Exactly the same factors are in play in Mandela and De Klerk, a TV movie from 1997, featuring Sidney Poitier as Mandela and Michael Caine as FW De Klerk: the same understandable and heartfelt respect brought to the role of Mandela, which possibly has the unfortunate effect of cladding the figure in cotton wool, and the same liberal balancing act.
The respect/balance template is also followed in Bille August’s Goodbye Bafana aka Colour of Freedom, the 2007 movie which features Dennis Haysbert as Mandela, in prison, and striking up a relationship with his white guard, played by Joseph Fiennes. The film was based on the memoirs of the actual guard himself – and his close relationship with Mandela was disputed. But Haysbert is able to put a little more edge into his performance as Mandela, and it is rather more interestingly written.
Danny Glover’s performance in the 1987 TV movie Mandela was looser-limbed than the ones we got used to later on. There is much more for an actor to get his teeth into, tackling Mandela’s early firebrand life of political activism, and it is an honest, forthright, gutsy portrayal, but it it still doesn’t capture the complexity of Mandela as a politicianwith a grownup grasp of when and when not to compromise.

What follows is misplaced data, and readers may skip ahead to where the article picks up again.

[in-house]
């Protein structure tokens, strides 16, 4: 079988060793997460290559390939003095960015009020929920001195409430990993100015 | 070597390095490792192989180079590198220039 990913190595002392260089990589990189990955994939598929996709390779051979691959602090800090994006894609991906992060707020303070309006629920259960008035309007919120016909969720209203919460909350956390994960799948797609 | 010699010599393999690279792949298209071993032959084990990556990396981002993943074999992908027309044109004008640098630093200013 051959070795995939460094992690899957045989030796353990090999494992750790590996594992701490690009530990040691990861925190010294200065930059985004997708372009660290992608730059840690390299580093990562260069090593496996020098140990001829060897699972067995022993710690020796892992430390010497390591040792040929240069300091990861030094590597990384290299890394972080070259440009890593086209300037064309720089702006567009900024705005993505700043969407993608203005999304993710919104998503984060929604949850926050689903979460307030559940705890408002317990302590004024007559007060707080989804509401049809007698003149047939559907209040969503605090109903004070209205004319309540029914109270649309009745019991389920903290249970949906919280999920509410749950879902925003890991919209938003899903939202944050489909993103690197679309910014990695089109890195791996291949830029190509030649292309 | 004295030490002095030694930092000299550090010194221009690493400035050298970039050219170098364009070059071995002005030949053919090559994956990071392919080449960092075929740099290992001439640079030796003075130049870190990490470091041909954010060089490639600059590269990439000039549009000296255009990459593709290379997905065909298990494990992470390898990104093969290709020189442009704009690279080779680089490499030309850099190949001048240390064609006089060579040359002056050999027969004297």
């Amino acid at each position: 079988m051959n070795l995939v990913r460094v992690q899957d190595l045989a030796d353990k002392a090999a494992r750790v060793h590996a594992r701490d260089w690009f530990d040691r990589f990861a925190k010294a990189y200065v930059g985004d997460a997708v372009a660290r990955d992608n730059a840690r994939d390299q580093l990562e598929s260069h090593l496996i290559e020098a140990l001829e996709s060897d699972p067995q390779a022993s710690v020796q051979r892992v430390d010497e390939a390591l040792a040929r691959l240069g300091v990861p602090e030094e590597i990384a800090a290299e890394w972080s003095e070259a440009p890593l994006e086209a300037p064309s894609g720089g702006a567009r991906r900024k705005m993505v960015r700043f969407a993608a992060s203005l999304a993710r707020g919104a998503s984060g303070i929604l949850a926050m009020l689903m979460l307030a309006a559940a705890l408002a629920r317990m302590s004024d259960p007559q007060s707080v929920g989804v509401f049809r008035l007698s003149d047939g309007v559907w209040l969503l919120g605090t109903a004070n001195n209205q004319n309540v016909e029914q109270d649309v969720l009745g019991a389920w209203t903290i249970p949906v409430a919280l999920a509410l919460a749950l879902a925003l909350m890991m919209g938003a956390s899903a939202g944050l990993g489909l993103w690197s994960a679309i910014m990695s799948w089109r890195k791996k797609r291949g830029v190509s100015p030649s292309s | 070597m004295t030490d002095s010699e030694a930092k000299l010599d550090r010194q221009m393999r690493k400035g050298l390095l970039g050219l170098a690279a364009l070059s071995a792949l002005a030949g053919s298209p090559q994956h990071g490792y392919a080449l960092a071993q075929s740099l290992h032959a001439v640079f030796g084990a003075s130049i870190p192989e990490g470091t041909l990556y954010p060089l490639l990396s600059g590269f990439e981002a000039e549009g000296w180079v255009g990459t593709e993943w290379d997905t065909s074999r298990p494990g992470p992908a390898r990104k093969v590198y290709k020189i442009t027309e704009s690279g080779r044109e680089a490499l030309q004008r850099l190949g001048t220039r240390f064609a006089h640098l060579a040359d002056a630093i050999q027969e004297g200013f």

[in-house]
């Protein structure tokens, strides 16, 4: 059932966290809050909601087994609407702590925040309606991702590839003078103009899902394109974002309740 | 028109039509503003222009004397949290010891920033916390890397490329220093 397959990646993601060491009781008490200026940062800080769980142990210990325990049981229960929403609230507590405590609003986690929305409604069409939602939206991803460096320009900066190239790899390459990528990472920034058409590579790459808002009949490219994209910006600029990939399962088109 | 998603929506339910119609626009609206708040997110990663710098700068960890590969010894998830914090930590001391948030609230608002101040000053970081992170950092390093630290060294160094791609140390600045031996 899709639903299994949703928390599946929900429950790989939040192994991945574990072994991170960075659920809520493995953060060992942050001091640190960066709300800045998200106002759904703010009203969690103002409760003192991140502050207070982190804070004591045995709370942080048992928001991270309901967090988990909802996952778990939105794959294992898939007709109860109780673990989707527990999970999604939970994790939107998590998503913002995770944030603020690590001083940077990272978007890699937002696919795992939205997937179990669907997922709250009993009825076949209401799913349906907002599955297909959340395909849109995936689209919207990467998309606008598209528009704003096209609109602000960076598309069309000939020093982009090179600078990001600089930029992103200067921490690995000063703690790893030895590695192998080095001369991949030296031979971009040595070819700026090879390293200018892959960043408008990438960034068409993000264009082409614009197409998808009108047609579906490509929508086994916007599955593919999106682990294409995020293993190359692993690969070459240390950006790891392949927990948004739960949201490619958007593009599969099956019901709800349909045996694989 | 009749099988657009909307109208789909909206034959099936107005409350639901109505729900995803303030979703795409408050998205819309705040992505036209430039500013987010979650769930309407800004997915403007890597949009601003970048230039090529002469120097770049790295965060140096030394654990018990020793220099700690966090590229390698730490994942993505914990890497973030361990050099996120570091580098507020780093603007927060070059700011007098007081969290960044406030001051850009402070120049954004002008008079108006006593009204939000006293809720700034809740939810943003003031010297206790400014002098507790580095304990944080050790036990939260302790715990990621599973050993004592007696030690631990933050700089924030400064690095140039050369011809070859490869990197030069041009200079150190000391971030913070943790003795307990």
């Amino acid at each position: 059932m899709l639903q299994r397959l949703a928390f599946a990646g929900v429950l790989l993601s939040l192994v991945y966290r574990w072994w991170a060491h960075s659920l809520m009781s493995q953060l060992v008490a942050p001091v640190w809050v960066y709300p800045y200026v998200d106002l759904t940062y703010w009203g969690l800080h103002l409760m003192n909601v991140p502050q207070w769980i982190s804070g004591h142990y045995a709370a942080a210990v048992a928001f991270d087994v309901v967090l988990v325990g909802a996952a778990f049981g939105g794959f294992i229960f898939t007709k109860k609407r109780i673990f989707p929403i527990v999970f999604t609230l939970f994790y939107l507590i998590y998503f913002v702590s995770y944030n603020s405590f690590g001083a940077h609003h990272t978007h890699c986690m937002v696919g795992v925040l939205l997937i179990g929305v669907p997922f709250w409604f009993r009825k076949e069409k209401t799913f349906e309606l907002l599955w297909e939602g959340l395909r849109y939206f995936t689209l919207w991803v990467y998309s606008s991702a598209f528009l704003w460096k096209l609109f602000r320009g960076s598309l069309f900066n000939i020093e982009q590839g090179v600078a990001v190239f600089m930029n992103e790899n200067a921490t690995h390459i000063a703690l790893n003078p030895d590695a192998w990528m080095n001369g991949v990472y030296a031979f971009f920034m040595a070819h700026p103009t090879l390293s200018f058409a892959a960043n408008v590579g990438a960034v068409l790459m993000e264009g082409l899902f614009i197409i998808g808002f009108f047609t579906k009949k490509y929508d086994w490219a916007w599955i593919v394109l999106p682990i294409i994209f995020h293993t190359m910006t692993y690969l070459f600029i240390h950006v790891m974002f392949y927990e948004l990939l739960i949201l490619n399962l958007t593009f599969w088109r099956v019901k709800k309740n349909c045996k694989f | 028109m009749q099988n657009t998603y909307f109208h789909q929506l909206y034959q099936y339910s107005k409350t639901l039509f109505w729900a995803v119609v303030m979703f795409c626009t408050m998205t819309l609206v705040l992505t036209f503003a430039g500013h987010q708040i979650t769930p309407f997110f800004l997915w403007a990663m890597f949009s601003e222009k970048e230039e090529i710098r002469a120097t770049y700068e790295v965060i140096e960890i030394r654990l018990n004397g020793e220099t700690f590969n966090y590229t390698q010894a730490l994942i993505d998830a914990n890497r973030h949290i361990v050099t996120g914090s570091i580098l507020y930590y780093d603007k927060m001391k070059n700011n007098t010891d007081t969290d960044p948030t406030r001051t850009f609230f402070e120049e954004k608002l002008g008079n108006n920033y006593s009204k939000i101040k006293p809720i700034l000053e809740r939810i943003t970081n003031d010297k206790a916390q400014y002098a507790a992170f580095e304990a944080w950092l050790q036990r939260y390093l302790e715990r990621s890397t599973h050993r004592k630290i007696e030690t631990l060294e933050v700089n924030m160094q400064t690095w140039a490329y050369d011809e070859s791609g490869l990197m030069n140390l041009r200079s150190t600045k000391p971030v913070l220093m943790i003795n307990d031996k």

Terrence Howard played the younger, fuller-faced and bearded Mandela in Winnie, the 2011 film starring Jennifer Hudson as Winnie Mandela, which made the festival rounds without getting a release in the UK. The emphasis of the film was almost equally on Nelson and Winnie Mandela and critics were reportedly struck, as so often, by the careful and honest job of impersonation carried out by Howard — yet somehow it was felt to be lifeless, and lacking the gusto this actor brings to darker roles with less baggage.
Idris Elba came to the role perhaps knowing that he would be the last actor to portray Mandela in his lifetime. Based on Mandela’s autobiography of the same name, The Long Walk to Freedom gives us a sweeping overview of Mandela’s struggles – personal and political. Elba is required to play Mandela from young lawyer, to ANC recruit to the elderly freedom fighter that walked out of Robben Island. It is a necessarily big performance – self-consciously hefty at times – but Elba has the great man’s underlying sparkle.
For my money, the most interesting screen Mandela was one which was not the most exact impersonation. Clarke Peters, who was Det. Lester Freamon in The Wire, played Mandela in Endgame (2009), the story of the negotiations that preceded his release from prison, but here Mandela is not neatly paired with De Klerk; instead, this movie shows his tense, shrewd, eagle-eyed political dealings with a number of players, including ANC delegate Thabo Mbeki, played by Chiewetel Ejifor.
Not knowing the man himself, it is difficult to say whether it is accurate: but Peters’s Mandela always struck me as the most believable portrayal of Mandela as the politician, long-game strategist, survivor and winner.